At the Conservancy, protecting land – through the acquisition of property or conservation easements – complements other important tools including scientific research, advocacy and land management. That’s why The Nature Conservancy of Kentucky became involved in protecting two large and contiguous forested tracts in western Kentucky’s Big Rivers Corridor, an area containing the number one Forest Legacy Project priority in the nation due to a threat of conversion to non-forested uses.
In 2011, the Conservancy and partners raised part of a non-federal match that, together with support from the Kentucky Heritage Land Conservation Fund, enabled the state’s Department of Fish and Wildlife Resources (KDFWR) and Division of Forestry (KDF) to acquire the 2,571-acre Sturgis Tract, a former sustainable working forest and one of only five Forest Stewardship Council-certified forestlands in western Kentucky.
Two years later, the Conservancy acquired the 4,241-acre property located adjacent to the Sturgis Tract thanks to the Conservancy’s land protection fund and additional resources provided by the United States Fish & Wildlife Service’s (USFWS) Indiana Bat Fund, which is administered by the Kentucky Natural Lands Trust. This second phase of the Big Rivers Corridor project represents the largest conservation project ever undertaken by The Nature Conservancy of Kentucky and constitutes the largest land acquisition in Kentucky Department of Fish and Wildlife and Division of Forestry history.
This is good news for the Commonwealth. Protected together, these properties will allow for effective water quality protection in a critical portion of the Mississippi River Basin.
Additional benefits include species recovery, increased public recreational access, positive state and local economic impacts, and the preservation of unique cultural and geological treasures. The properties also provide ecological connectivity among the big rivers of western Kentucky and other protected areas such as the Shawnee National Forest, Cypress Creek National Wildlife Refuge, Land Between−the−Lakes National Forest, Clark’s River National Wildlife Refuge, state−owned lands, and other non−governmental priority conservation areas.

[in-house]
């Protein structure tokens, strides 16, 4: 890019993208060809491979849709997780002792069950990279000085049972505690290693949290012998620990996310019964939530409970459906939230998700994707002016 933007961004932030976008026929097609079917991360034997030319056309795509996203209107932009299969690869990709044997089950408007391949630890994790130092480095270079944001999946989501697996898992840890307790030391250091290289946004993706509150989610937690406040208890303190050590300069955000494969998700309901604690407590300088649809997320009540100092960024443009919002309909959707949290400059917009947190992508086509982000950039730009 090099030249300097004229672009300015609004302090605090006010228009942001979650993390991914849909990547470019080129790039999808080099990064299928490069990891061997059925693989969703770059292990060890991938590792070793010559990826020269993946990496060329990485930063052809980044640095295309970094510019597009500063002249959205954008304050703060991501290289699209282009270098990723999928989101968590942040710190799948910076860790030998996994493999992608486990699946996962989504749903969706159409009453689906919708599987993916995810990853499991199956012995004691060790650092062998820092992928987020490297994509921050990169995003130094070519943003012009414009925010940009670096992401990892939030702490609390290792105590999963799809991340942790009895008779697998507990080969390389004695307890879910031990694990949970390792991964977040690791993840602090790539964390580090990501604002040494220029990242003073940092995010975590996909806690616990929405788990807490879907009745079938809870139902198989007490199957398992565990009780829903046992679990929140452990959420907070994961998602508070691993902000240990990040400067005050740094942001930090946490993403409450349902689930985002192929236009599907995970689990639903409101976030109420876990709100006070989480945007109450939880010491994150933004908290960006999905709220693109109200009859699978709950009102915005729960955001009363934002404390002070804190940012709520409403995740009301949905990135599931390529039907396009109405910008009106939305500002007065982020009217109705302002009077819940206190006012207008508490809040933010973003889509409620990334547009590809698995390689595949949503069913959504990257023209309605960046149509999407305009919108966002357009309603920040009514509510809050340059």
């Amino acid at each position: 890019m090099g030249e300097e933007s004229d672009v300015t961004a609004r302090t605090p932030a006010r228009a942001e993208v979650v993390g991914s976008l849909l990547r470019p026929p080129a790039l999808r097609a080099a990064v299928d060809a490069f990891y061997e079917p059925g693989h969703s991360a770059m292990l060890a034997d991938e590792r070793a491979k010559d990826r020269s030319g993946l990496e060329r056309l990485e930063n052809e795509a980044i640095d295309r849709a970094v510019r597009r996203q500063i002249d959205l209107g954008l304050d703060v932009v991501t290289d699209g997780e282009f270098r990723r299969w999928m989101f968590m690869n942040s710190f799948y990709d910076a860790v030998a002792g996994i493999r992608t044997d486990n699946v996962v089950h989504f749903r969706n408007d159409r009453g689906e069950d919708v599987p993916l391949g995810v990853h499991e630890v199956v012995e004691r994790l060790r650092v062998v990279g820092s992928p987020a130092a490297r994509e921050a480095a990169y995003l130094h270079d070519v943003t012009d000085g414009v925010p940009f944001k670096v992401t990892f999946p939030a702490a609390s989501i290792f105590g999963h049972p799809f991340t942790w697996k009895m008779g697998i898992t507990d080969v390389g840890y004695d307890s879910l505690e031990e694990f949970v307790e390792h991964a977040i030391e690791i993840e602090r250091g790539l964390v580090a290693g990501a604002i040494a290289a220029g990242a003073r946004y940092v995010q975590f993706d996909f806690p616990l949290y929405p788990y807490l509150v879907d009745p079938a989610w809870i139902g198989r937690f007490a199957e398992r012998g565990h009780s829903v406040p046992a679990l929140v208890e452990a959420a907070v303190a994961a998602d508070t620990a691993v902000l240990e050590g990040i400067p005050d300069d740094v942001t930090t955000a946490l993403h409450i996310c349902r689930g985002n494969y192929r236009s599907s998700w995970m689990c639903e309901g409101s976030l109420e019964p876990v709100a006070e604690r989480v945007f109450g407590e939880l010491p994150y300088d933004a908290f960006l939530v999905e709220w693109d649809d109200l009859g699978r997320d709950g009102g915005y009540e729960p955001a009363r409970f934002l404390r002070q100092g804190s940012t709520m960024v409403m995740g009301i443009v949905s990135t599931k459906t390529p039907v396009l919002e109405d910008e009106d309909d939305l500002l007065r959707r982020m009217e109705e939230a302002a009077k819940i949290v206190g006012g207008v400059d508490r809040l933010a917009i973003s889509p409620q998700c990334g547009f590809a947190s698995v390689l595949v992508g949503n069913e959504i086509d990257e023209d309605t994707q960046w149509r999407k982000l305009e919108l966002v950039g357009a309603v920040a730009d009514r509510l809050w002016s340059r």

Once transferred into KDFWR and KDF ownership, the properties will comprise part of the Big Rivers Wildlife Management Area and State Forest, a natural accessible to the public for hunting, fishing, hiking, canoeing, wildlife viewing and other compatible recreational activities. The agencies will also manage a portion of the landscape as a sustainable timber operation in line with guidelines set by the Forest Stewardship Council.
Size: More than 6,000 acres – the 2,571-acre Sturgis Tract represented in Phase I, and the 4,241 acres acquired during Phase II
Location: Located along the border between Kentucky and Illinois, the Big Rivers Corridor hosts a portion of six rivers – the Mississippi, Ohio, Tennessee, Green, Tradewater and Cumberland.
What’s At Stake: The Big Rivers Corridor Project has the potential to benefit as many as 16 species of plants and 25 species of animals that are listed as rare by the Kentucky State Nature Preserves Commission, including many neotropical songbirds.
Specifically, mature, oak-dominated bottomland hardwood forests covering the landscape harbor the federally threatened northern copperbelly water snake and habitat important to federally endangered Indiana and gray bats. Three other endangered species – the fat pocketbook mussel, piping plover and least tern – have also been documented in the area.
The Sturgis Tract, which represents Phase I of the Project, encompasses a significant portion of the Tradewater River Basin, a 132−mile river that drains 943 square miles. Protecting the parcel will benefit the mouth of the Tradewater River, a significant staging and spawning area for many Ohio River fish species, such as paddlefish and shovelnose sturgeon. The Tradewater River is also critical to the restoration of alligator gar, listed by Kentucky State Nature Preserves Commission as endangered within Kentucky.
Threats: Imminent subdivision. Also agricultural land use and some mining.
Action: After being transferred into KDFWR and KDF ownership in 2013, the properties will comprise part of the Big Rivers Wildlife Management Area and State Forest.
Partners: Kentucky Division of Forestry, Kentucky Department of Fish and Wildlife Resources, Ducks Unlimited, Kentucky Heritage Land Conservation Fund Board, Kentucky State Nature Preserves Commission, National Wild Turkey Federation, Quality Deer Management Association, The Conservation Fund and the U.S. Fish and Wildlife Service
View Kentucky's Big Rivers WMA through a Conservancy Photographer Mark Godfrey's lens.
Kentucky's Big Rivers (long version)